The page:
The trend of having dual-cameras has established itself in the smartphone world, and it adds one more question to prospect buyers: are dual-Camera better or worth the potential additional cost? As usual, the answer to this question depends on how you use the camera. With a clear explanation of what dual-camera system can, or cannot do, you can assess their value to you.
It is necessary to establish that “two” isn’t always better than “one”. Don’t let yourself fooled into that kind of thinking. Adding more cameras does not scale the photo quality linearly, if at all. A secondary camera is often a supplement that creates new functionalities (artsy, effects) instead of increasing image quality (in the strict sense, not the artistic sense).
Dual-camera smartphone systems are truly useful for three things:
- Portrait photo (bokeh/blur).
- Telephoto (zoom)
- Wide-angle photo
Would using a second camera and sensor fusion (merging data from two sensors) beat the best single-lens system? So far, this remains an unproven concept. The best mobile cameras are single-lens ones. More on that later…
Portrait Photography (Bokeh)
Introduced by HTC (HTC M8), perfected by Huawei (Huawei P9) and followed by Apple (iPhone 7+), portrait photography refers mainly to the ability to take photos with a nice background blur (called Bokeh, from a Japanese term). The blur makes the photo subject “pop” and brings to focus to it, making for nice photo art. The photo below shows how the iPhone 7+ dual-lens produces better bokeh than the single-lens Galaxy S7.
With large cameras, this effect happens naturally when the size of the lens and the aperture size are large enough to create an analog blur wherever the pixels are out of focus. The Wikipedia Bokeh page has a more detailed explanation of why this happens if you want to know it all.
Mobile phones have lenses and sensors that are too small for this to happen naturally (in the analog space). Therefore, a software emulation process is devised: as pixels are located farther away from the focus area or focus plane, they are blurred artificially using one of the many blur algorithms commonly used in image processing.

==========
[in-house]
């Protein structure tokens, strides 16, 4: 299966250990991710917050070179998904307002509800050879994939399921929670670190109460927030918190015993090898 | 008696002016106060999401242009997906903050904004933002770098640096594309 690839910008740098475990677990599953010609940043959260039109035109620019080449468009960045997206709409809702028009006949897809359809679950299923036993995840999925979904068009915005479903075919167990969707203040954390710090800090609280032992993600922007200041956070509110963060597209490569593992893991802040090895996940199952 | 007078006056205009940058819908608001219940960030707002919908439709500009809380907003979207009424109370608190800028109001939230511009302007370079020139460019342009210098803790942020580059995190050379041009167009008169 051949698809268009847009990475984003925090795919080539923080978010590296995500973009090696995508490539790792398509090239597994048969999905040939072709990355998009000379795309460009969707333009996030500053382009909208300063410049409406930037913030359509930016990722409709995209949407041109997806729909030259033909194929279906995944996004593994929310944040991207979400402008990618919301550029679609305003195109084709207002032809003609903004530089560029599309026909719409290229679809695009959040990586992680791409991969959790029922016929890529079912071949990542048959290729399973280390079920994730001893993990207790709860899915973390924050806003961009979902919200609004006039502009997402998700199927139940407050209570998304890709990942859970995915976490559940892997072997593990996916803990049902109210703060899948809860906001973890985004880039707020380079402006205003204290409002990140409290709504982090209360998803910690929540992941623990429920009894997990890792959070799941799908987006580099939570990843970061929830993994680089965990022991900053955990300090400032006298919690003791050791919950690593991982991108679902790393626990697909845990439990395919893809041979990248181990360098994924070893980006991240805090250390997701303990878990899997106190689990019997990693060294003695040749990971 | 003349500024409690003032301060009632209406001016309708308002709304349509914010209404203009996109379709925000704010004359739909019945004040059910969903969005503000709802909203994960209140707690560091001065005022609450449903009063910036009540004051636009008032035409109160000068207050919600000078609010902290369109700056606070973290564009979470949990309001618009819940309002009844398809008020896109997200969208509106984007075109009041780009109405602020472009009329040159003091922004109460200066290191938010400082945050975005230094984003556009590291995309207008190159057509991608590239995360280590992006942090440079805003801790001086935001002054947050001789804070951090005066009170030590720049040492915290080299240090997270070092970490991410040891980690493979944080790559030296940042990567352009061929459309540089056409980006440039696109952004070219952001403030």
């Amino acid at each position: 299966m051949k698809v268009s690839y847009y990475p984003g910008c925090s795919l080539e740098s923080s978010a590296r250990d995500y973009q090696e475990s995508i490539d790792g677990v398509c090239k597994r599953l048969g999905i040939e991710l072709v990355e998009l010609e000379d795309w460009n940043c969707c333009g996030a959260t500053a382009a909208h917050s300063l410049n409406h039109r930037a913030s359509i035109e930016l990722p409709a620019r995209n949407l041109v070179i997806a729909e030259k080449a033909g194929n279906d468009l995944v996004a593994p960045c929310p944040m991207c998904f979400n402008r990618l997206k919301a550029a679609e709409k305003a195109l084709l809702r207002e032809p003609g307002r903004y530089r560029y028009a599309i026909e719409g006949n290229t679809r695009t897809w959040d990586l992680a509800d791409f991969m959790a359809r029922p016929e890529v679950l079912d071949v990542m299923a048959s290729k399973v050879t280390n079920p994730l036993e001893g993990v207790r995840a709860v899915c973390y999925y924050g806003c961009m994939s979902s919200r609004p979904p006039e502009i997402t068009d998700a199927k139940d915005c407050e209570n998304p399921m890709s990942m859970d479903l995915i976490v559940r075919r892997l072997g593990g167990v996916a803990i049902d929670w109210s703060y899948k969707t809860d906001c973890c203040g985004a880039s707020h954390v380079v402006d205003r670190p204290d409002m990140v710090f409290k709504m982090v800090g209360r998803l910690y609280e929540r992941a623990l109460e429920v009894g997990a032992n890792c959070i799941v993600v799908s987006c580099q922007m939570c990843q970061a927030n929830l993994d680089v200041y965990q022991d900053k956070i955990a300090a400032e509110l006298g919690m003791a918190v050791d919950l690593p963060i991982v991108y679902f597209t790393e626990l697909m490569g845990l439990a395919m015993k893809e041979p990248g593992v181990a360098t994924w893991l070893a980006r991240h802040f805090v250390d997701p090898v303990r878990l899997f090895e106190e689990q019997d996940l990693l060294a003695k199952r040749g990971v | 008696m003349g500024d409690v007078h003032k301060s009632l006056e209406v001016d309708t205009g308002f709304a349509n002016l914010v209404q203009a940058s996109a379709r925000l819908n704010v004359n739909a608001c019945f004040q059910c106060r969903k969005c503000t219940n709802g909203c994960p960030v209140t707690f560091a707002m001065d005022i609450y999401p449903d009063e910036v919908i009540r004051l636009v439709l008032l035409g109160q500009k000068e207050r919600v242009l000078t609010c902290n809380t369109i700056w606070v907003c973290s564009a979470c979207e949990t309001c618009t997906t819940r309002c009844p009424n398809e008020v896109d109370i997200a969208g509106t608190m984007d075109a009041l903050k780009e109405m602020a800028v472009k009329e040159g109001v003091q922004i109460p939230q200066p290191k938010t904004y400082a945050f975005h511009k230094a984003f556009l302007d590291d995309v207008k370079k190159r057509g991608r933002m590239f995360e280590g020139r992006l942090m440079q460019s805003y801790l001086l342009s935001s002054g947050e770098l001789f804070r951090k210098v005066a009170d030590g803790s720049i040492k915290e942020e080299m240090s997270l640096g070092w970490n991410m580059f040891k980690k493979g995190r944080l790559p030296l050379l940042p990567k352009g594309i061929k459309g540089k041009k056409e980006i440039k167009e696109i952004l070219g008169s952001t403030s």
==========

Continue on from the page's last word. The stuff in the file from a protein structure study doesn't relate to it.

To know how far each pixel is from that focus area, it is best and faster to do it with two photos taken with a ~1cm separation. Because of the fixed separation length and the ability to snap both views at the same time (avoiding motion noise), it is possible to triangulate the depth of every pixel in the photo (using a multi-view stereo algorithm). From there, it is easy to have an excellent estimation of the position of each pixel, relative to the focus area.
Without getting into the details, this is a very complicated thing to do, but dual-camera phones streamline the process because they can snap two photos simultaneously. Single-lens systems have to either the user to snap two photos consecutively (with different angles) or use a lesser depth approximation.
The result is that taking portrait/bokeh photos on dual-camera phones is a much nicer experience (than with an emulation). You almost always have to switch to a different “photo-mode”, which adds a little friction. The iPhone 7+ and the Huawei P10 are the leading contenders for this.
The downside of having a separate “photo mode” is that it adds just enough user-interface friction that the feature is not used very often. Ideally, the switch between cameras should be done automatically, but it is very difficult for the camera to “know” what the user intent is.
Alternatively, the camera could always take a bokeh photo in addition to a normal one. However, that would lead to a huge waste of space and may add processing time (lag) to the camera user experience.
Finally, note that every software variants of Bokeh will have some odd things happen at the edges because there isn’t as much information as with a large camera, sensor, and lens. How odd things get will depend on the methods used to generate the depth map, and the blur itself.
It is fair to say that zooming is a natural thing to do when you want to frame a photo. Every single smartphone can Zoom using a digital zoom (magnifying the image). The cost of it is of course that you lose some resolution in the process, but it is not a horrible trade-off for a well-framed image.
With the iPhone 7s, an optical zoom (2X) was introduced as a secondary lens. As such, it is possible to zoom by a factor of two, without losing resolution. As you zoom further, the camera app falls back to magnifying the optically zoomed image, and again you start losing resolution.
Although the image quality of an 8X or 10X zoom image is better than not having an optical 2X zoom, the result is still blurred. Also, a 2X optical zoom is more or less equivalent to moving forward by ~1 yard (1 meter) if you are not zooming further. It is therefore always best to move forward if you can.
Of course, the view angle will not be the same, and the zoom lens can be great for portrait photo because it induces less deformation. However, my opinion is that a 2X zoom is too little to justify a second camera module. The 5X zoom of Oppo would be much more interesting, but it is voluminous. If it is really important to you, it is a good thing that someone is offering it.